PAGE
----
Ghosts Of The Apostle Islands


Originally published in
Lake Superior
July, 2004

Received bronze award, "Best Feature" category
Minnesota Magazine & Publications Association

“Are there any ghosts out on the islands?”

That’s the question I hear most often in my job as Park Historian at the Apostle Islands National Lakeshore. Sooner or later, whether I’m telling visitors about the park’s superb collection of lighthouses, or sharing stories of the islands’ farmers, loggers, and fishermen, The Question will come up.

“Are there any places that are… haunted?”

It’s hard to answer, because I believe there are many haunted places in the Apostle Islands… but maybe not in the way that the questioners mean.

In years of  research, I’ve still to come up with a single traditional story featuring eerie apparitions or things-that-go-bump-in-the-night. Yet there are plenty of spots on the islands that give me a chill every time I visit them: places suffused with the spirits of the men and women who lived, and sometimes lost, their lives on the Apostle Islands. These sites are not hard to find; you just have to know what to look for.


Quarry walls, Basswood Island.

Quarry walls, Basswood Island


There’s the abandoned quarry on Basswood Island, for instance. It’s hard for me to stand beneath its looming, moss-covered  walls without thinking of Mrs. McCrea, a quarryman’s wife who lost her life in a Christmas Eve blizzard more than a century ago.

We don't know too much about this young mother - even her first name has long been forgotten- but we know what happened on the day she died.

On the morning of December 24, 1893, Mrs. McCrea joined two of her neighbors from the little quarry village to walk across the ice to Bayfield. The goal of their trip: Christmas shopping. With her husband Dan at home to mind their two small children, the excursion must have been a welcome break in the island wife's winter routine.

At three that afternoon, their presents bought, the trio started back toward Basswood. The three-mile trip should have gone quickly enough, but the weather changed suddenly. A blinding blizzard enveloped the party, and they lost all trace of their route. Pummeled by the storm, they wandered for hours on the frozen lake.

As darkness fell,  Dan McCrea grew worried. Leaving the children, he took a lantern and compass, then set out onto the lake. He walked all the way to Bayfield, hoping to find her waiting out the storm. Receiving the unwelcome news that she'd left hours ago, he turned again toward the island.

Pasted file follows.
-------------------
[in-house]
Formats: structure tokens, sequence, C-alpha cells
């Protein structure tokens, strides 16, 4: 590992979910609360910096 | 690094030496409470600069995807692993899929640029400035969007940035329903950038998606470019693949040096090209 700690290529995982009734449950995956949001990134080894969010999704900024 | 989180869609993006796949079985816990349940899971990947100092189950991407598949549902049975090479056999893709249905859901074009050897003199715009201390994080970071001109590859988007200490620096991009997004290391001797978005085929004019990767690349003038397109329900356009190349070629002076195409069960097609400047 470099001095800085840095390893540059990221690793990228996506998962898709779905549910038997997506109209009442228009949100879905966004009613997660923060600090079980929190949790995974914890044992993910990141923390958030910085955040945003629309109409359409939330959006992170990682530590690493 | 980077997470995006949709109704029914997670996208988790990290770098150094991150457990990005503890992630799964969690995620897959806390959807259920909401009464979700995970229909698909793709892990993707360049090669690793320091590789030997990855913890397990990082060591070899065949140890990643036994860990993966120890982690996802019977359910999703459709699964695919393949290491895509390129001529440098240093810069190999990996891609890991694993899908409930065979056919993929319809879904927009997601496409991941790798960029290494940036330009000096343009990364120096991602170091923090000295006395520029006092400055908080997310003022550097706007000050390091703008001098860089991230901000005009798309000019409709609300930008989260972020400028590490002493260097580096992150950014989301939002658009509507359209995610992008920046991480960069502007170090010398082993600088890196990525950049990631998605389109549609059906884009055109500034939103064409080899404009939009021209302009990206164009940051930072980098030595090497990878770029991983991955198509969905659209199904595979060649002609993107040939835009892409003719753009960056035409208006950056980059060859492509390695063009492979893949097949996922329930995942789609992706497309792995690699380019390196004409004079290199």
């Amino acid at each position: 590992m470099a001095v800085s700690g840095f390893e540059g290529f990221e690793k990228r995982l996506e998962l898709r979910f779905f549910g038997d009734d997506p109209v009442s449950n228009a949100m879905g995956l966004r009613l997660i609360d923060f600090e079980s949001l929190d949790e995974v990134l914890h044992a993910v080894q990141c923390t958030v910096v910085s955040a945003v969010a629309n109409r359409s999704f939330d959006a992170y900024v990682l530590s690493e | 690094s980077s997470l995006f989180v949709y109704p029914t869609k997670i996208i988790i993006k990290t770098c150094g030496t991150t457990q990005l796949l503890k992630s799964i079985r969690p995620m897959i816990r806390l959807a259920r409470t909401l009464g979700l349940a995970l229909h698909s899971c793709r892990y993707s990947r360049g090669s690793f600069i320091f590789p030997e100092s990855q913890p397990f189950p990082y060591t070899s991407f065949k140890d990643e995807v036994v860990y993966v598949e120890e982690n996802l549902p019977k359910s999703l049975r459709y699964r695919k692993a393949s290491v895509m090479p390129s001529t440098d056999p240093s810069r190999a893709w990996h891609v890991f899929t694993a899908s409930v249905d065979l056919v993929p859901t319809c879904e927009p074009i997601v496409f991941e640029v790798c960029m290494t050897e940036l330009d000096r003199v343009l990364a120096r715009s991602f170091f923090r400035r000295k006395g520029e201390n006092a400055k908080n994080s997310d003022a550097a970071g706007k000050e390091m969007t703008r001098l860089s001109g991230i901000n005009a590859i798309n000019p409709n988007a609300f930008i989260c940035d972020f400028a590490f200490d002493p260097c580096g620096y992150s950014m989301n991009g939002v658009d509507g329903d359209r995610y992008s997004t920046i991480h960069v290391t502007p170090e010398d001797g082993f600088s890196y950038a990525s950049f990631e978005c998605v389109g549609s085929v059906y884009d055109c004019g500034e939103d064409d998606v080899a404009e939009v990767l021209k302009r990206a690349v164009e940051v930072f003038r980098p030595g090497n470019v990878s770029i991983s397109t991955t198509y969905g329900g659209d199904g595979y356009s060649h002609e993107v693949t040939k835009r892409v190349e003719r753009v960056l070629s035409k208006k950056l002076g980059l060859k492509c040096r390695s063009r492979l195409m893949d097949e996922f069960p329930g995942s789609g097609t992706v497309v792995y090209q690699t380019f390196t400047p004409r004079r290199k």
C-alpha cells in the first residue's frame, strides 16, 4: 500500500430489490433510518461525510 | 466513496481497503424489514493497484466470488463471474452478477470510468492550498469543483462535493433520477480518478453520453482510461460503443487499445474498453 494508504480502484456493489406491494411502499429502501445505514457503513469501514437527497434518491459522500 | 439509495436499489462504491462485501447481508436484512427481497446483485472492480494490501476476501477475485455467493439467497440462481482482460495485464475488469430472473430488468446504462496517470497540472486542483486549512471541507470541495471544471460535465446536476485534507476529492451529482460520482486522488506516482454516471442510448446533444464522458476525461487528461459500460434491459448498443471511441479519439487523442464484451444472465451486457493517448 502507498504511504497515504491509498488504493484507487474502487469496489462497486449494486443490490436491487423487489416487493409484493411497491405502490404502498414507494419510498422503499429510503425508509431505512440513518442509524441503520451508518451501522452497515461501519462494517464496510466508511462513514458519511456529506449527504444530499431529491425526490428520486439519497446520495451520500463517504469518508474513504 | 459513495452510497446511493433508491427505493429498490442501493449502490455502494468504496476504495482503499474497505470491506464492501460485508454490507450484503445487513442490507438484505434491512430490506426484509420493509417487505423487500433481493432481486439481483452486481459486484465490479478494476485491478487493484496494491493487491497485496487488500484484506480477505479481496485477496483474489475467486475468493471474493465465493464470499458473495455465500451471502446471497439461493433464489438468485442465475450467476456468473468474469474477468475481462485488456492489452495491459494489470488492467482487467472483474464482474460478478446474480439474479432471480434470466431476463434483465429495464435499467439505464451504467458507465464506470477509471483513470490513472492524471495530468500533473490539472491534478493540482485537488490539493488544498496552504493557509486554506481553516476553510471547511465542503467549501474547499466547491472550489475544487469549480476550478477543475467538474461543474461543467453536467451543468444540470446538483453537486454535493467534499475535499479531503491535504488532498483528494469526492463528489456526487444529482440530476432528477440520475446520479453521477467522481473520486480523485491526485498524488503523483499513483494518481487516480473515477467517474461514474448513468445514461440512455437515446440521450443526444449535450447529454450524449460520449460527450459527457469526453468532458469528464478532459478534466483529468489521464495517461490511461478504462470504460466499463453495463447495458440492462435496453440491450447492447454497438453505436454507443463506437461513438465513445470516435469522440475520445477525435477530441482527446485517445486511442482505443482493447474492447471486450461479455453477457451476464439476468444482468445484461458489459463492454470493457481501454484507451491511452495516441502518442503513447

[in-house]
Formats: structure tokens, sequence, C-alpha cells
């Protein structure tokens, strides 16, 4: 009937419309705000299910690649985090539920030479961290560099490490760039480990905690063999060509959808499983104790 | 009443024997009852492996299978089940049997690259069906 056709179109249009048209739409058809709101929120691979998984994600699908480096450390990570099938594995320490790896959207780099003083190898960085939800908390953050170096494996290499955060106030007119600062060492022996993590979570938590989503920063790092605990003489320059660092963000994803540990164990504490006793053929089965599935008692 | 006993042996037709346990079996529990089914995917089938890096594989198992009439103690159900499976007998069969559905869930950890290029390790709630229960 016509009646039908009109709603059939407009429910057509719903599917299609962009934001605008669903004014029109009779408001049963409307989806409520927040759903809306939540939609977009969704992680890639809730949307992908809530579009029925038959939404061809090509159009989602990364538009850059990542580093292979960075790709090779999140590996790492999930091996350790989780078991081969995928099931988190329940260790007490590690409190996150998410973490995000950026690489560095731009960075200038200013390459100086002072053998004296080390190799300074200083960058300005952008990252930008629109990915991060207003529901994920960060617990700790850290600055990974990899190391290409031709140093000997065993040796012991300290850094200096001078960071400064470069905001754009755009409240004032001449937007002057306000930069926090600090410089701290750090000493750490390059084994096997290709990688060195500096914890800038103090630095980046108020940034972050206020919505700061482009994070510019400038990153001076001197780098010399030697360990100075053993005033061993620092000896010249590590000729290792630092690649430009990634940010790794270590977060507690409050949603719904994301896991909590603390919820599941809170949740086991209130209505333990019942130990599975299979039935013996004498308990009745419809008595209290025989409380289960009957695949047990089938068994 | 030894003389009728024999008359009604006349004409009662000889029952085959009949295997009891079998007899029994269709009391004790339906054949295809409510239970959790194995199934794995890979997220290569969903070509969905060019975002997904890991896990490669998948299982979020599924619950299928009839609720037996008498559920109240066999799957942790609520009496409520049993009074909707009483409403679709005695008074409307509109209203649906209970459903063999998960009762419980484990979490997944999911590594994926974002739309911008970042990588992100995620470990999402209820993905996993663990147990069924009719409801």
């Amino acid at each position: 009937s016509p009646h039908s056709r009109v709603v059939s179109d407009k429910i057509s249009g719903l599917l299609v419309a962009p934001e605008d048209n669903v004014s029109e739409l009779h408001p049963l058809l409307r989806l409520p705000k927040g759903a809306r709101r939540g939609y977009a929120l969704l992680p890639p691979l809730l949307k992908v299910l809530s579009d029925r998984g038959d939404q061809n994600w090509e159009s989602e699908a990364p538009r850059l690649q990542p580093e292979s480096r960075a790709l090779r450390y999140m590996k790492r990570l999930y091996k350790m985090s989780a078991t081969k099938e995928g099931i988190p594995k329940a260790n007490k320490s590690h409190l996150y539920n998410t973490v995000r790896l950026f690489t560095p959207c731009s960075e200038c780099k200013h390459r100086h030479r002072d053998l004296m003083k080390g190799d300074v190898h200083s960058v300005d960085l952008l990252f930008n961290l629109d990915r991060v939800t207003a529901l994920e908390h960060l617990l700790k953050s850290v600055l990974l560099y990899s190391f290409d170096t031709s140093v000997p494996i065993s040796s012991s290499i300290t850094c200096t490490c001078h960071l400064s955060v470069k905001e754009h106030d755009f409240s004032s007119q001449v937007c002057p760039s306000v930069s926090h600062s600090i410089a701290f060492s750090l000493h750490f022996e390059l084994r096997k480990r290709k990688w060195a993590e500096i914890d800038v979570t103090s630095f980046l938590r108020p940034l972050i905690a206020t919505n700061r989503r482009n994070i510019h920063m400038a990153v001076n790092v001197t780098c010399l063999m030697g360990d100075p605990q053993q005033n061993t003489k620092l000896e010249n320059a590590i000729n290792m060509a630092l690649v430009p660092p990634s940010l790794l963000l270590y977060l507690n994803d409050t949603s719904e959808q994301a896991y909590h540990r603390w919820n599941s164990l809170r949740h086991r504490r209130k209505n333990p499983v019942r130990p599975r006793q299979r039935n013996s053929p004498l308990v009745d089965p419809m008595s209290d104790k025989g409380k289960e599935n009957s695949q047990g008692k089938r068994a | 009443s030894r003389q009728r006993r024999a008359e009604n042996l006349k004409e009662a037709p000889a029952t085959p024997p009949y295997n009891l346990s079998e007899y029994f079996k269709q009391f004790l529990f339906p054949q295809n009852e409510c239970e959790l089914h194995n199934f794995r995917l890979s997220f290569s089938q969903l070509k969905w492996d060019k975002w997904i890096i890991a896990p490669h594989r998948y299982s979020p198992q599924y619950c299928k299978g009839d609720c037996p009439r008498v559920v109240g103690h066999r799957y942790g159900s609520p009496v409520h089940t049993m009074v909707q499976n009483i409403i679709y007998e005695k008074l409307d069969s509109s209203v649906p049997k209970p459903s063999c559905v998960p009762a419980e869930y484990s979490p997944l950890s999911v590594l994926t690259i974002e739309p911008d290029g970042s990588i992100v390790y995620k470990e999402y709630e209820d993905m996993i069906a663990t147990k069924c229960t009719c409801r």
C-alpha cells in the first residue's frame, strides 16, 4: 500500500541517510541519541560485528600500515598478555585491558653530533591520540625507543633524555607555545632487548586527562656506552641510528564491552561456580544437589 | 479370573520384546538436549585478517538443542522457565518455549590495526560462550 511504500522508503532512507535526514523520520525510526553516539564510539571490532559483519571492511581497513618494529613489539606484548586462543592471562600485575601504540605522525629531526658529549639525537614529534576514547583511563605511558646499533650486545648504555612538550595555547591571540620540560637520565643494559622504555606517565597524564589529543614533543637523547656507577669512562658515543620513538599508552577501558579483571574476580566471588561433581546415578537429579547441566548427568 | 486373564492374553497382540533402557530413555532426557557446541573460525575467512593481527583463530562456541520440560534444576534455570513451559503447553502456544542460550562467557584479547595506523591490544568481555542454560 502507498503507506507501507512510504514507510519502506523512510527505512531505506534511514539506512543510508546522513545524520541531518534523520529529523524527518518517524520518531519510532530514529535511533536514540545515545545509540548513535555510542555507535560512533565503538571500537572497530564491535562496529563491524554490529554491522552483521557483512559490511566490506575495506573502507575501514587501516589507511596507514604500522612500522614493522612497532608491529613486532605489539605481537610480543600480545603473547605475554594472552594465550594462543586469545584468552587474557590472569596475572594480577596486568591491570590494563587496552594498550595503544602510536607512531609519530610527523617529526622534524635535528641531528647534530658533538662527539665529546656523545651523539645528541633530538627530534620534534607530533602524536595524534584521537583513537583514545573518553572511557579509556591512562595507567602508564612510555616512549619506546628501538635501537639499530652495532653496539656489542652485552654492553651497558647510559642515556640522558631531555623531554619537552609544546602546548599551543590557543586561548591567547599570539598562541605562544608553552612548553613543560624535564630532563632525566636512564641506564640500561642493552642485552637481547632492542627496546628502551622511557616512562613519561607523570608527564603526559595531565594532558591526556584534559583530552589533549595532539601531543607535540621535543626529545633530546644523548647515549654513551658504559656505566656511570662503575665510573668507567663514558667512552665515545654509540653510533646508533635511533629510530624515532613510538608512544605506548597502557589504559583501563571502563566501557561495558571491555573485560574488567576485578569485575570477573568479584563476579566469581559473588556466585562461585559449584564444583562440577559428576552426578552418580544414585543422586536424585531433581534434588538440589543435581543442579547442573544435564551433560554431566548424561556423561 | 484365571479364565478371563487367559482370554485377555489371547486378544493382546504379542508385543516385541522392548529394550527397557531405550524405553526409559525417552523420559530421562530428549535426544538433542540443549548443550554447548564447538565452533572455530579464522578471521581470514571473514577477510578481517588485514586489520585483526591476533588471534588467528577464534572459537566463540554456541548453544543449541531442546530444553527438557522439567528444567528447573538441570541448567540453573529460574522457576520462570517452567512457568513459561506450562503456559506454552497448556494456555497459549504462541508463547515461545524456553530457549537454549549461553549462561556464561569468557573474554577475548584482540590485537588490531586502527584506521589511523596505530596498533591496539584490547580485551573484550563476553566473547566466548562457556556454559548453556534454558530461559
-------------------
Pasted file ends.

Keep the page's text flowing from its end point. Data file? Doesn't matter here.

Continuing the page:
It was on the way back that McCrea found them. Cold and exhausted, the party was barely a mile from safety. His wife was in the worst condition of the three, too weak to walk. McCrea picked her up and began carrying her homeward. Before they reached Basswood's shore, she died in his arms.

The quarry closed for good a few years after that sad Christmas, but its stone walls bear witness to the work of quarrymen like Dan McCrea. Nearby, keen observers will also find faint traces of the cottages where their wives and children lived.


McCloud-Brigham Farm site

McCloud-Brigham Farm site

About two miles up the trail from the quarry is another place where I often

look for Basswood Island’s ghosts. Here, the forest opens into a grassy field, edged with crumbling stone walls that extend from nowhere to nowhere. At one end of the field is an ancient apple orchard; at the other, the jumbled remains of several wooden buildings.

This deserted farmstead had several residents over the years; among them was the eccentric recluse, Joseph McCloud. “Judge McCloud,” people called him, because he had been a prominent jurist in Wisconsin’s early statehood days: district attorney, then county judge.

Perhaps his experiences in the legal system soured him on mankind, because around 1870, Judge McCloud retired from public life and built a cabin on the island. His passion, however, was not in farming, but in music. He brought a small pump organ to the island, and when rare visitors stopped by, he would insist on playing his latest compositions for their bemused appreciation.

Judge McCloud died in 1900, and the farm was totally abandoned by 1923. Nonetheless, the site is easy to recognize, and tasty apples still grow on the untended trees. I haven’t heard organ music yet, but I keep listening.



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